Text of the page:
The writers all agreed - this is simply a superb shot. Intensity, honesty, simplicity, it's all there. The story that goes along with it lends much meaning and depth to the image, and there's a real timeless quality to this image. To be frank, I could see it on a gallery wall at a museum as part of a series in 20 years' time. The processing and lighting are wonderful, too. There's nothing to distract, nothing that jumps out and grabs me and says 'hey, look over here!' - just a great honest portrait of a candid moment.
Lauri Laukkanen shot this - one of the only portraits sent in that isolated the eyes, and I love the effect. Lauri says:
"Shot using a YN560 through a softbox. For me, the most important thing in a photograph is conveying some sort of a emotion. And in this photo, I feel that the eyes convey a myriad of emotions in a very subtle way."
We all thought that this image was definitely one of the most attention-grabbing in the entire contest. The gaze of the subject is just so intense! The processing also helps a bit too - it's not too cooked, but has a great surreal feel to it. It makes us wonder more about the subject, and what she's seen. Where is the photo taken? Who is the subject? What's are they wearing, and what has happened over the past few years of their life? The eyes truly have it all, and this is a great example of that. I really want to see a pulled back version of this to get some context, but I know that it would lose impact, so it's great either way.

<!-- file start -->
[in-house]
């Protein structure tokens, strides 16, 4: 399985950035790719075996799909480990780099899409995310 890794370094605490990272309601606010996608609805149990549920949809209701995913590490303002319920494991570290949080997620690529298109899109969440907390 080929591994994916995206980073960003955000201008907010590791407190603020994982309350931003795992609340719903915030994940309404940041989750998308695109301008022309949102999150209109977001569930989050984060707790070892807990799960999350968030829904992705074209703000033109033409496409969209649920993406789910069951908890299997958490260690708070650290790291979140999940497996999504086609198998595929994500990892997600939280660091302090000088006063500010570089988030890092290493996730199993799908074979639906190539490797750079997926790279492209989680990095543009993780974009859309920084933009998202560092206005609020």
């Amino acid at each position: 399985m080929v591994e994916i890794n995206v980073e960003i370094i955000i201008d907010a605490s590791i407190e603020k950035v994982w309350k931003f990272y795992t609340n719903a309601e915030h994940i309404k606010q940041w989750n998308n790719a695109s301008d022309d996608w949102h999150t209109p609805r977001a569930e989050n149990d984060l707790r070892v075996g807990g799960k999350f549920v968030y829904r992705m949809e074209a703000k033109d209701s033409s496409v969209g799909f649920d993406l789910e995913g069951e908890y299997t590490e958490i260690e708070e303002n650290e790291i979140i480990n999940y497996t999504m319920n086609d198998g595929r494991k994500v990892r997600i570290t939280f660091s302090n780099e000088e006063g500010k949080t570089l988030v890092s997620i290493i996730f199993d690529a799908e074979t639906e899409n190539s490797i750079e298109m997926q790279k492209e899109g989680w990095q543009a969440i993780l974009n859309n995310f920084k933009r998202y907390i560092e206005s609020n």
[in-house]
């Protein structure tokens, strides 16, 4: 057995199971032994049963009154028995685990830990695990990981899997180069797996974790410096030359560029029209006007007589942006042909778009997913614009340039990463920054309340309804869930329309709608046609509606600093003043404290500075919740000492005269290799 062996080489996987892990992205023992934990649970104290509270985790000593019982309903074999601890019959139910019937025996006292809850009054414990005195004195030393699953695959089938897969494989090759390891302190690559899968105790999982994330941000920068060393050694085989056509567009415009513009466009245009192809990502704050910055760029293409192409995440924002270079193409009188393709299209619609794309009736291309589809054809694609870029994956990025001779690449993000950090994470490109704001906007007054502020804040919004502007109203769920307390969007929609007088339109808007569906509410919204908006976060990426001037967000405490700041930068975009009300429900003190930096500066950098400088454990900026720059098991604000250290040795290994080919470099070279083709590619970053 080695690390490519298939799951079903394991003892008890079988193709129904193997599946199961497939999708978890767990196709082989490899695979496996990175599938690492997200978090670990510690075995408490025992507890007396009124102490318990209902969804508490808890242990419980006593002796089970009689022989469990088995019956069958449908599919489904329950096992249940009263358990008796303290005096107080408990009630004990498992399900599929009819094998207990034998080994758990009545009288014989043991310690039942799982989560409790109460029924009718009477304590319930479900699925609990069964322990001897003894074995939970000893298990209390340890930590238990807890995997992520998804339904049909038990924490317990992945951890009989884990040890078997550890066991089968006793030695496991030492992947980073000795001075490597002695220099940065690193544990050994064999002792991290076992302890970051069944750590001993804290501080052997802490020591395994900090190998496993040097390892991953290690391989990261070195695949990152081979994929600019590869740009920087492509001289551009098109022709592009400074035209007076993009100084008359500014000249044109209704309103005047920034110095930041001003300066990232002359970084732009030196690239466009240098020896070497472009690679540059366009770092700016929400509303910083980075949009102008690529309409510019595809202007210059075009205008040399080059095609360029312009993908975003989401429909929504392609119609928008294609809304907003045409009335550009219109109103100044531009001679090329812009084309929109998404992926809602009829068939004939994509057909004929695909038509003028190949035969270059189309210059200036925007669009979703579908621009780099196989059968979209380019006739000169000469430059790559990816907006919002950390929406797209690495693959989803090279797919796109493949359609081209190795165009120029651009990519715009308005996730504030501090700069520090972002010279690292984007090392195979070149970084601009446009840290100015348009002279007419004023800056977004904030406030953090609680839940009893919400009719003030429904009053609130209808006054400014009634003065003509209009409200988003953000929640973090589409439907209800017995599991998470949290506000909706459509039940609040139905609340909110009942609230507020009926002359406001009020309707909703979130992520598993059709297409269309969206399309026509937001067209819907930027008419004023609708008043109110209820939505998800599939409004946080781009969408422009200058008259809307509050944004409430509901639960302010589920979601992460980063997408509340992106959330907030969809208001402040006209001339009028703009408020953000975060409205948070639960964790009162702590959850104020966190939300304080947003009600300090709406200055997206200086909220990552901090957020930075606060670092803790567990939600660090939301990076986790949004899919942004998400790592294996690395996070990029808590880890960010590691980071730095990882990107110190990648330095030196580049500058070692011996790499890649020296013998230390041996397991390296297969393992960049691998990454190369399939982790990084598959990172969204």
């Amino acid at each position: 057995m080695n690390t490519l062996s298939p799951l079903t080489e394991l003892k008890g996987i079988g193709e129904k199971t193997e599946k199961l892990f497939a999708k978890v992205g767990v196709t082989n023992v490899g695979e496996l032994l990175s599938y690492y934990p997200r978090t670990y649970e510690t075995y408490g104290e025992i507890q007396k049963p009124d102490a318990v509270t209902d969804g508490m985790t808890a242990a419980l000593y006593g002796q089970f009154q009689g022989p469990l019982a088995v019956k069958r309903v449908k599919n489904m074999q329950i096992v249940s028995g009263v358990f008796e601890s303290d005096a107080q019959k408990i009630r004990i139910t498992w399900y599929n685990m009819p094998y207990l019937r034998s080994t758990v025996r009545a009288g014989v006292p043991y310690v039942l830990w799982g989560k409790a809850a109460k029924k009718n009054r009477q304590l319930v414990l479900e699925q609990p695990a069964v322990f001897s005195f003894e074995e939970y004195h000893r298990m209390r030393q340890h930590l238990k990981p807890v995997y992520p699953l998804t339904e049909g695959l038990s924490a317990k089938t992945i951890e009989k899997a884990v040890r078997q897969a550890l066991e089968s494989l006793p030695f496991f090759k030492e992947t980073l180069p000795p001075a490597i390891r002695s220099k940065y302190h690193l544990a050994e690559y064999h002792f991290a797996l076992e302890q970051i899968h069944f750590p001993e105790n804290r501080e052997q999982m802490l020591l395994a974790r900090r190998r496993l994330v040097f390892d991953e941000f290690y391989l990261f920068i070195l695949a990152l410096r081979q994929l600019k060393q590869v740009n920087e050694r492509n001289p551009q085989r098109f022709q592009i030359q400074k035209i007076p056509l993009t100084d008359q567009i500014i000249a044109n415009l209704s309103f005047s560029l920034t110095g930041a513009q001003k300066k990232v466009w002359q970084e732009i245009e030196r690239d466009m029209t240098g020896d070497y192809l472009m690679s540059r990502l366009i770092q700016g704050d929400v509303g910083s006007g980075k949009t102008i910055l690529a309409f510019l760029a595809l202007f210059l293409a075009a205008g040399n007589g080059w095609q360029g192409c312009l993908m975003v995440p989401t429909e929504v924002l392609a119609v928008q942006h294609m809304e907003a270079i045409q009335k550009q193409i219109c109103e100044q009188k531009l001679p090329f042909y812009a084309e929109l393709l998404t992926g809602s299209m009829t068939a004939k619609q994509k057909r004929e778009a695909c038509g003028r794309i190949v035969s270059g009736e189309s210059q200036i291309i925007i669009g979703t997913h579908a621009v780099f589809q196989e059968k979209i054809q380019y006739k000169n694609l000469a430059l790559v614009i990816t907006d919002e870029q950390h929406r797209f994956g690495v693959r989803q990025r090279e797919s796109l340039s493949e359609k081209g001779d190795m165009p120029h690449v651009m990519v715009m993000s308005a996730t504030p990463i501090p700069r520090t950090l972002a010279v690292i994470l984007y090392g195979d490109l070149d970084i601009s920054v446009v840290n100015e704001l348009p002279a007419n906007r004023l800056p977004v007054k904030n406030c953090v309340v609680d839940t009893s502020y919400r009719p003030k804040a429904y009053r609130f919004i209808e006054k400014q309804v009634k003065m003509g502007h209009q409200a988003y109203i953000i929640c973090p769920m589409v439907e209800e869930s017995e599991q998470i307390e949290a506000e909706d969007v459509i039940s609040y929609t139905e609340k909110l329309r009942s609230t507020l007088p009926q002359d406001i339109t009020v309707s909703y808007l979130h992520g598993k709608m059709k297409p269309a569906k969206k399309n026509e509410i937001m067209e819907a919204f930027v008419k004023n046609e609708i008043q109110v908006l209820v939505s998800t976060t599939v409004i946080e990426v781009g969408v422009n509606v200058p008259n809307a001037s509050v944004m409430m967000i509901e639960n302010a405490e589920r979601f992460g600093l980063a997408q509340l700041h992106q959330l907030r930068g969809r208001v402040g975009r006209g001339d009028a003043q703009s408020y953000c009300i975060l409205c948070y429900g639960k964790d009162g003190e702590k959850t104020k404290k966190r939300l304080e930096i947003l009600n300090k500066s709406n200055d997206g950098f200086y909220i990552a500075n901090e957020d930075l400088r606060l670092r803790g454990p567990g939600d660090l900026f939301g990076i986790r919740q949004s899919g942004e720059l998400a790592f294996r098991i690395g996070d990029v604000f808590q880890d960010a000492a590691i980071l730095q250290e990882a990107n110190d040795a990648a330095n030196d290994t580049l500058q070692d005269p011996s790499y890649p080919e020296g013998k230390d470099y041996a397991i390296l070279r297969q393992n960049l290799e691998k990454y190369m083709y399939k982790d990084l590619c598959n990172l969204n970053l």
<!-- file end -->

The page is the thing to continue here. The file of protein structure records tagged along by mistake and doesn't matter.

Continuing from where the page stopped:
"While scouting out a new location to bring clients, I asked my children to help me. My oldest son, while reluctant is the best model. I had him lay in a patch of wild grapevine we found and waited for the sun to peek through the trees.
Edit was a simple pre-set in Lightroom."
Sent in by Candice Hildebrandt, this ageless, timeless photograph simply speaks on another level. It reminds me of one of Cindy Sherman's famed self portraits with a modern twist. I could absolutely see this on a gallery wall. If you're not familiar with Cindy Sherman, she was one of the most prolific fine art photographers ever - and I simply can't shake that feel no matter how much I look at Candice's image. Another example that simple is sometimes best - the processing isn't overdone, there's no crazy background, it's not trying too hard to be something it's not, and the honesty is refreshing. Candice captured her son perfectly at this age and I'm sure she'll be happy to have this image for years to come as he grows older. Print, frame, and hang - another gallery piece, right here.